Publications: Peer-reviewed journal articles (by staff)

A review of three decades of research on the invasive kelp Undaria pinnatifida in Australasia: An assessment of its success, impacts and status as one of the world's worst invaders

20 September, 2017
CITATION

South PM, Floerl O, Forrest BM, Thomsen MS 2017. A review of three decades of research on the invasive kelp Undaria pinnatifida in Australasia: An assessment of its success, impacts and status as one of the world's worst invaders. Marine Environmental Research 131:243-257.

DOI link here

ABSTRACT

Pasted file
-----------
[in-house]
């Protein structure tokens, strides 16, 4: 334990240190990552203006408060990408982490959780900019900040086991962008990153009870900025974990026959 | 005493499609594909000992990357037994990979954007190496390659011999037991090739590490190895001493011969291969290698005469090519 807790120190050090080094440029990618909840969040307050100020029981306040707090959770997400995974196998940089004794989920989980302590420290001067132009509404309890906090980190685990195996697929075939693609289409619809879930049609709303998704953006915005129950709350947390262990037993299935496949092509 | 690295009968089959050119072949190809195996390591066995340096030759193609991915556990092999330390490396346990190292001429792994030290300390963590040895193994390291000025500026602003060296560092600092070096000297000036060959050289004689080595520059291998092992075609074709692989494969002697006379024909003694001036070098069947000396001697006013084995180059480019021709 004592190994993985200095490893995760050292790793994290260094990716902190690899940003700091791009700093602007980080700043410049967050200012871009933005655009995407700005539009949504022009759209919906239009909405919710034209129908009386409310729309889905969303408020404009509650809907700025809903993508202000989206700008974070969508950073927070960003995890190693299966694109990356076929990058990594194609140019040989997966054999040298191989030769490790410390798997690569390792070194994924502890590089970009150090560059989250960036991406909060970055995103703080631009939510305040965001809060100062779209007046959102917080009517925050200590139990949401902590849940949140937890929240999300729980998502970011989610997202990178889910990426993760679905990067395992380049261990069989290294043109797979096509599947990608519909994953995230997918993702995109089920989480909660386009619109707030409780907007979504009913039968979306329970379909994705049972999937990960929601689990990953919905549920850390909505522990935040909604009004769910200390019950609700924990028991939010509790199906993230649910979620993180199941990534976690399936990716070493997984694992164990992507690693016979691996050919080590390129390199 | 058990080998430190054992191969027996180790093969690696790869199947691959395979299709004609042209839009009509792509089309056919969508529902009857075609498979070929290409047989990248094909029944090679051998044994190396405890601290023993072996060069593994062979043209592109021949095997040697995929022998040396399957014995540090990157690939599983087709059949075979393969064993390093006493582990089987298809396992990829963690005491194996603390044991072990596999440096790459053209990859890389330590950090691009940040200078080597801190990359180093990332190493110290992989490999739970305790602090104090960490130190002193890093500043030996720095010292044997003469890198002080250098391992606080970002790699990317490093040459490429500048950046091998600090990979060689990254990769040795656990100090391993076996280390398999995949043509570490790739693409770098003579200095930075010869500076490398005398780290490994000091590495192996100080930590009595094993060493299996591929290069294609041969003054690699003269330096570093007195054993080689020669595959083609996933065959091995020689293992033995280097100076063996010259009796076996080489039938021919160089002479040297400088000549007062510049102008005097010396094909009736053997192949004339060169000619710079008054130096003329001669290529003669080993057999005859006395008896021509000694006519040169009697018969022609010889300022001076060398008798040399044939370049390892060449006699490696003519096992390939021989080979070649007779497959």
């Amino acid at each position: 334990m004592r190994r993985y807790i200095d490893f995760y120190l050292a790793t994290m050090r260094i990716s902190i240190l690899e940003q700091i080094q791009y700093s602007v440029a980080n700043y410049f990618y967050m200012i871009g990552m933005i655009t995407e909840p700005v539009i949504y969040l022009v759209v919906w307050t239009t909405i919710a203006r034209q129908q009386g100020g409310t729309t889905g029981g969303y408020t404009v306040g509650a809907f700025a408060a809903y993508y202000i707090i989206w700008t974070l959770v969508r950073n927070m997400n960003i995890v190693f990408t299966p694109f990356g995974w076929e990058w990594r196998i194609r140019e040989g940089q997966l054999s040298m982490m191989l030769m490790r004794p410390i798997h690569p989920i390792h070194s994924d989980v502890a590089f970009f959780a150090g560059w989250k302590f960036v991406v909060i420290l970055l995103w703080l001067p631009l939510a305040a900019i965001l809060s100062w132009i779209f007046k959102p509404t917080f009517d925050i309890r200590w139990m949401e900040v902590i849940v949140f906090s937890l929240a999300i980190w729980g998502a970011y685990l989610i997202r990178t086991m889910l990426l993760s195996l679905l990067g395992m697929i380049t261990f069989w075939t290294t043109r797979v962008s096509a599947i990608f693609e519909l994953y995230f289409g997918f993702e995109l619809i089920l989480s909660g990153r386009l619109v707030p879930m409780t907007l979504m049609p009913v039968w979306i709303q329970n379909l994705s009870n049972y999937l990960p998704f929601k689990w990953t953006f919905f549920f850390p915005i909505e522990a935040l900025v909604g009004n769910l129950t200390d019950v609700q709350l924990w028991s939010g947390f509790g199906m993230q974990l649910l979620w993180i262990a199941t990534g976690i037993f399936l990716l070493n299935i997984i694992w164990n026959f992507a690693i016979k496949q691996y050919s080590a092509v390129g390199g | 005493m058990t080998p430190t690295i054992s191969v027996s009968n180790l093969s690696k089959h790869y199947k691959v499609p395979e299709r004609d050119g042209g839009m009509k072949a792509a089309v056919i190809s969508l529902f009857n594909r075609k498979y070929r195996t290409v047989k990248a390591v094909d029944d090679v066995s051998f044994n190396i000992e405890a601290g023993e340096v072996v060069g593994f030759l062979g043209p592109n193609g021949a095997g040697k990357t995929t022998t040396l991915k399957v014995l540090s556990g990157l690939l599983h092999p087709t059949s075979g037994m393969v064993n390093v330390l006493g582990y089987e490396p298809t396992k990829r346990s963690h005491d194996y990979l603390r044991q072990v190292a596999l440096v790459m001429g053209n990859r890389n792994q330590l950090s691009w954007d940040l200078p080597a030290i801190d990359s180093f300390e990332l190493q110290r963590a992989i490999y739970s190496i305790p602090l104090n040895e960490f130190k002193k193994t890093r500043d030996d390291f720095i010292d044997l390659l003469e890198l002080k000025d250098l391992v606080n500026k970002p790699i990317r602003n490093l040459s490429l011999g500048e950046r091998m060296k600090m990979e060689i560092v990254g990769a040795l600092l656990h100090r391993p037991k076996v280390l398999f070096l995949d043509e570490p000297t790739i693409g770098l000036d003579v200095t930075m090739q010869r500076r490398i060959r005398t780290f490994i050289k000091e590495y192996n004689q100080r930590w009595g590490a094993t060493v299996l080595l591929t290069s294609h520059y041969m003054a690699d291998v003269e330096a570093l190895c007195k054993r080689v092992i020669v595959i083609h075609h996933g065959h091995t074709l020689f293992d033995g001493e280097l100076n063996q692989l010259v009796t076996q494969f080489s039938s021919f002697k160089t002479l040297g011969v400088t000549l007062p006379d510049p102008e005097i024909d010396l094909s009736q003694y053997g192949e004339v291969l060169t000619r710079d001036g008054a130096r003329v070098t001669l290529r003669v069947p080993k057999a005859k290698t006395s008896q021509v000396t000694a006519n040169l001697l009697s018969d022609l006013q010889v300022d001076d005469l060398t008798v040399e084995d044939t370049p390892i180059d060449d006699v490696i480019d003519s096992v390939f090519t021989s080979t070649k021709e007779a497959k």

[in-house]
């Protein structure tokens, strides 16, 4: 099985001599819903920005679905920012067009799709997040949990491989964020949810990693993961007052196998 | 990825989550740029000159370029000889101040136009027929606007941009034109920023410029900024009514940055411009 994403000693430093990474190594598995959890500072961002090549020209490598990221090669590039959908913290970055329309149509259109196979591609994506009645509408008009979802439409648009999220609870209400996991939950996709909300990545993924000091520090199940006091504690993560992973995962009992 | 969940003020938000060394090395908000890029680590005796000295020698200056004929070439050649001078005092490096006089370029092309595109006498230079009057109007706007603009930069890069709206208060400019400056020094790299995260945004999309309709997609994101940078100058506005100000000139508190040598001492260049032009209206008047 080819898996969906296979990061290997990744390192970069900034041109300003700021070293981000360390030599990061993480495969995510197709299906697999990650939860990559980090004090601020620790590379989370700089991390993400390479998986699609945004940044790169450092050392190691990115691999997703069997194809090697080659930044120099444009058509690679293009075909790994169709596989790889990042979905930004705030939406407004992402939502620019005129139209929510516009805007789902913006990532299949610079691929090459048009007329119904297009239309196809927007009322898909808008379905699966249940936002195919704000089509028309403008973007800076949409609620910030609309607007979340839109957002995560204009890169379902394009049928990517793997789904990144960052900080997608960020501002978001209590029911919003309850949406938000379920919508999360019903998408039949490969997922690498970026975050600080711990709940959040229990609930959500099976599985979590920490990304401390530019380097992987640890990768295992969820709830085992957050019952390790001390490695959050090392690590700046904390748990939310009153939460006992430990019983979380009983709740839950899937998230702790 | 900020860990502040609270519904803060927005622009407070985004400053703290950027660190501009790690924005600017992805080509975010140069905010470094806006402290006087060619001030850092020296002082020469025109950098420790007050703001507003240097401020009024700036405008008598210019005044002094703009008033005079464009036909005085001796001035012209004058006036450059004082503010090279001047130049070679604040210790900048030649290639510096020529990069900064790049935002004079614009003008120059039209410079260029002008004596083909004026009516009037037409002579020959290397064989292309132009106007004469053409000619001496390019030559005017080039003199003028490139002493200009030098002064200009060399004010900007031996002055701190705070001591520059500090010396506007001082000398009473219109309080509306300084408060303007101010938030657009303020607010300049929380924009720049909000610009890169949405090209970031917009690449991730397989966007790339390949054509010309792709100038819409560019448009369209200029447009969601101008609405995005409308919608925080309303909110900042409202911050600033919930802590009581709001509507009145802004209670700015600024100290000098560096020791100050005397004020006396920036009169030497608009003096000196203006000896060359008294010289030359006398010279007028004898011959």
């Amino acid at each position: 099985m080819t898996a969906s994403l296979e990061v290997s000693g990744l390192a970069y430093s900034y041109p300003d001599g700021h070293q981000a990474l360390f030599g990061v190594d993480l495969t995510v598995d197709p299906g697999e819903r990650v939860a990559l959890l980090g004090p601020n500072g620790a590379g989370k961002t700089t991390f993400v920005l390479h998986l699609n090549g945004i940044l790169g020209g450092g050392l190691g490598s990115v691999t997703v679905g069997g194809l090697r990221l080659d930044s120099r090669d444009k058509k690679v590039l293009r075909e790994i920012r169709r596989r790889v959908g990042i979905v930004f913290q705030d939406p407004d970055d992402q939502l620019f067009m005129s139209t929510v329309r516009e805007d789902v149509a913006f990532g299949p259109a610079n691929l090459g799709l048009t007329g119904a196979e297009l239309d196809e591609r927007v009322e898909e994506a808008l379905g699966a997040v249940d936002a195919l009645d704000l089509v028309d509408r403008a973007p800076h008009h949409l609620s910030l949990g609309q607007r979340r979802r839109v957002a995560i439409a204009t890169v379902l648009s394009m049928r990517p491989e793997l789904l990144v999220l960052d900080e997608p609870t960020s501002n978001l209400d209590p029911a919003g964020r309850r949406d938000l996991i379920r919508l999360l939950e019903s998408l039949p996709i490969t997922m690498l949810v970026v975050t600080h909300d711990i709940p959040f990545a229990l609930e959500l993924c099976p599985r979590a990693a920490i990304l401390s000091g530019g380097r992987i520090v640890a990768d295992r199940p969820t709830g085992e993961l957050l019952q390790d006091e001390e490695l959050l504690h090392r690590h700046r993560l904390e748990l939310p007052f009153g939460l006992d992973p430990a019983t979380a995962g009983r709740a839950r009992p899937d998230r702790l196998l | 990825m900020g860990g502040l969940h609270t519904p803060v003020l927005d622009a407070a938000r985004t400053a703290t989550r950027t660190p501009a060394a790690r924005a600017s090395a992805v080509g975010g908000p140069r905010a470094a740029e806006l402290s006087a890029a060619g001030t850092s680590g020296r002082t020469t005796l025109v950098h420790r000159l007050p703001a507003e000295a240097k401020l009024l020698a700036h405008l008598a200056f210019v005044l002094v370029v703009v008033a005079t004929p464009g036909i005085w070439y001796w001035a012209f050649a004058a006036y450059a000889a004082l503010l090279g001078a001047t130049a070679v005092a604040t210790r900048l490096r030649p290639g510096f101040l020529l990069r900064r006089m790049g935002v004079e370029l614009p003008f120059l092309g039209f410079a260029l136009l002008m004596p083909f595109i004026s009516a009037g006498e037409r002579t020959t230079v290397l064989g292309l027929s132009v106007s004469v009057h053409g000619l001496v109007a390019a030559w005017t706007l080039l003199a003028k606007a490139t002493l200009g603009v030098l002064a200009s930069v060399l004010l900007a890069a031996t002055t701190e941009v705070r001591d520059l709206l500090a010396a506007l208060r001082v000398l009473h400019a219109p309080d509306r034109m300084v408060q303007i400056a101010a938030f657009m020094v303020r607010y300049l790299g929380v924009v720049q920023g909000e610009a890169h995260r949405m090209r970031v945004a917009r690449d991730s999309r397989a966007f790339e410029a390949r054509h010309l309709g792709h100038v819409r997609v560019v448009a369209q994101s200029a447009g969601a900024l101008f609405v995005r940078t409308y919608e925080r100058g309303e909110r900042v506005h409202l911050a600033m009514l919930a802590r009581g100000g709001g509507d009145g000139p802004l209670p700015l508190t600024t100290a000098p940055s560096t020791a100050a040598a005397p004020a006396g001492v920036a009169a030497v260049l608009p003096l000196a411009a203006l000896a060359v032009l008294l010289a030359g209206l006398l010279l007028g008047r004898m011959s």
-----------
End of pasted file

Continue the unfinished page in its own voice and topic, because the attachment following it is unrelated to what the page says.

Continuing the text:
Marine invasive macroalgae can have severe local-scale impacts on ecological communities. The kelp Undaria pinnatifida is one of the most successful marine invasive species worldwide, and is widely regarded as one of the worst. Here, we review research on Undaria in Australasia, where the kelp is established throughout much of New Zealand and south-eastern Australia. The presence of Undaria for at least three decades in these locations makes Australasia one of the longest-invaded bioregions globally, and a valuable case study for considering Undaria's invasion success and associated impacts. In Australasia, Undaria has primarily invaded open spaces, turf communities, and gaps in native canopies within a relatively narrow elevation band on rocky shores. Despite its high biomass, Undaria has relatively few direct impacts on native species, and can increase community-wide attributes such as primary productivity and the provision of biogenic habitat. Therefore, Australasian Undaria research provides an example of a decoupling between the success and impact of an invasive species. Undaria will most likely continue to spread along thousands of kilometres of rocky coastline in temperate Australasia, due to its tolerance to large variations in temperature, ability to exploit disturbances to local communities, and the continued transfer among regions via vessel movements and aquaculture activities. However, the spread of Undaria remains difficult to manage as eradication is challenging and seldom successful. Therefore, understanding potential invasion pathways, maintaining native canopy-forming species that limit Undaria success, and effectively managing anthropogenic vectors of Undaria spread, should be key management priorities.